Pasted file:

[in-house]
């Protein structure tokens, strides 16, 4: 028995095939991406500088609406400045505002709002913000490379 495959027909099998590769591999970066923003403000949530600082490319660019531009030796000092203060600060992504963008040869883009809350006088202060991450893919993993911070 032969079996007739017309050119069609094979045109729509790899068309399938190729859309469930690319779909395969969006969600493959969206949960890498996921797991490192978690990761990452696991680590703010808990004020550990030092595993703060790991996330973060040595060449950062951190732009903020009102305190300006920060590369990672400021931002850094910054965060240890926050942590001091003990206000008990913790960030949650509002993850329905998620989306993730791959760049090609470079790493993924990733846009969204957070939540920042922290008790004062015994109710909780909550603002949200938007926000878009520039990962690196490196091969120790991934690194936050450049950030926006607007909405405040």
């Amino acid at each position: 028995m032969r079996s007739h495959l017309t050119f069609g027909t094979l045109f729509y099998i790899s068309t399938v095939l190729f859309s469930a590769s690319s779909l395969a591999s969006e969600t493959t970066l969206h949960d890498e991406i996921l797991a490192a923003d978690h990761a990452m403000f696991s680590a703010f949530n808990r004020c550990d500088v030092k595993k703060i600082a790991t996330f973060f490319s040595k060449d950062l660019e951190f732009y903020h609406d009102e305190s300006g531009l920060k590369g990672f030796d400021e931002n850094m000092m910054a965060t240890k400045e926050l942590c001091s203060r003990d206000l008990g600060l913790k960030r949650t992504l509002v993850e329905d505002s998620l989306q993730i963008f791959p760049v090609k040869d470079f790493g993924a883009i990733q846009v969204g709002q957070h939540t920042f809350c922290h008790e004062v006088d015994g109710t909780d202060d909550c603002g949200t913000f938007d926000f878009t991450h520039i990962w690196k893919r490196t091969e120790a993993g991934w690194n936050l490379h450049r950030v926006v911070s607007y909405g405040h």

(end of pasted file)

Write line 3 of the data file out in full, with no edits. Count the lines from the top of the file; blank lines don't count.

């Amino acid at each position: 028995m032969r079996s007739h495959l017309t050119f069609g027909t094979l045109f729509y099998i790899s068309t399938v095939l190729f859309s469930a590769s690319s779909l395969a591999s969006e969600t493959t970066l969206h949960d890498e991406i996921l797991a490192a923003d978690h990761a990452m403000f696991s680590a703010f949530n808990r004020c550990d500088v030092k595993k703060i600082a790991t996330f973060f490319s040595k060449d950062l660019e951190f732009y903020h609406d009102e305190s300006g531009l920060k590369g990672f030796d400021e931002n850094m000092m910054a965060t240890k400045e926050l942590c001091s203060r003990d206000l008990g600060l913790k960030r949650t992504l509002v993850e329905d505002s998620l989306q993730i963008f791959p760049v090609k040869d470079f790493g993924a883009i990733q846009v969204g709002q957070h939540t920042f809350c922290h008790e004062v006088d015994g109710t909780d202060d909550c603002g949200t913000f938007d926000f878009t991450h520039i990962w690196k893919r490196t091969e120790a993993g991934w690194n936050l490379h450049r950030v926006v911070s607007y909405g405040h």